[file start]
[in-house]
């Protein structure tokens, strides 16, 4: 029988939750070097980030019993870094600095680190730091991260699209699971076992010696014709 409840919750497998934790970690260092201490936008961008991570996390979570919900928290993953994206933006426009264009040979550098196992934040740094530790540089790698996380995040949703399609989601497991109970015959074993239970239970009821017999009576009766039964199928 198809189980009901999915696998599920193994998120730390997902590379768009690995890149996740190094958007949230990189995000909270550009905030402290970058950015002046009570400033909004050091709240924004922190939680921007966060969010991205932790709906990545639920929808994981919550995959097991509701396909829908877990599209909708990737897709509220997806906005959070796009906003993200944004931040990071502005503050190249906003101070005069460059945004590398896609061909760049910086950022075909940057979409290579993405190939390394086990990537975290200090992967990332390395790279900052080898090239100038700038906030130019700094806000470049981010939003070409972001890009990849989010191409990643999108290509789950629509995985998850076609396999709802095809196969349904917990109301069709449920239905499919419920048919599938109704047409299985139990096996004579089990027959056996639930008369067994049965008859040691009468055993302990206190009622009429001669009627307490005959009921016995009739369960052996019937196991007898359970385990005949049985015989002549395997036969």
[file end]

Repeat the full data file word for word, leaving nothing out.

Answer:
[in-house]
């Protein structure tokens, strides 16, 4: 029988939750070097980030019993870094600095680190730091991260699209699971076992010696014709 409840919750497998934790970690260092201490936008961008991570996390979570919900928290993953994206933006426009264009040979550098196992934040740094530790540089790698996380995040949703399609989601497991109970015959074993239970239970009821017999009576009766039964199928 198809189980009901999915696998599920193994998120730390997902590379768009690995890149996740190094958007949230990189995000909270550009905030402290970058950015002046009570400033909004050091709240924004922190939680921007966060969010991205932790709906990545639920929808994981919550995959097991509701396909829908877990599209909708990737897709509220997806906005959070796009906003993200944004931040990071502005503050190249906003101070005069460059945004590398896609061909760049910086950022075909940057979409290579993405190939390394086990990537975290200090992967990332390395790279900052080898090239100038700038906030130019700094806000470049981010939003070409972001890009990849989010191409990643999108290509789950629509995985998850076609396999709802095809196969349904917990109301069709449920239905499919419920048919599938109704047409299985139990096996004579089990027959056996639930008369067994049965008859040691009468055993302990206190009622009429001669009627307490005959009921016995009739369960052996019937196991007898359970385990005949049985015989002549395997036969």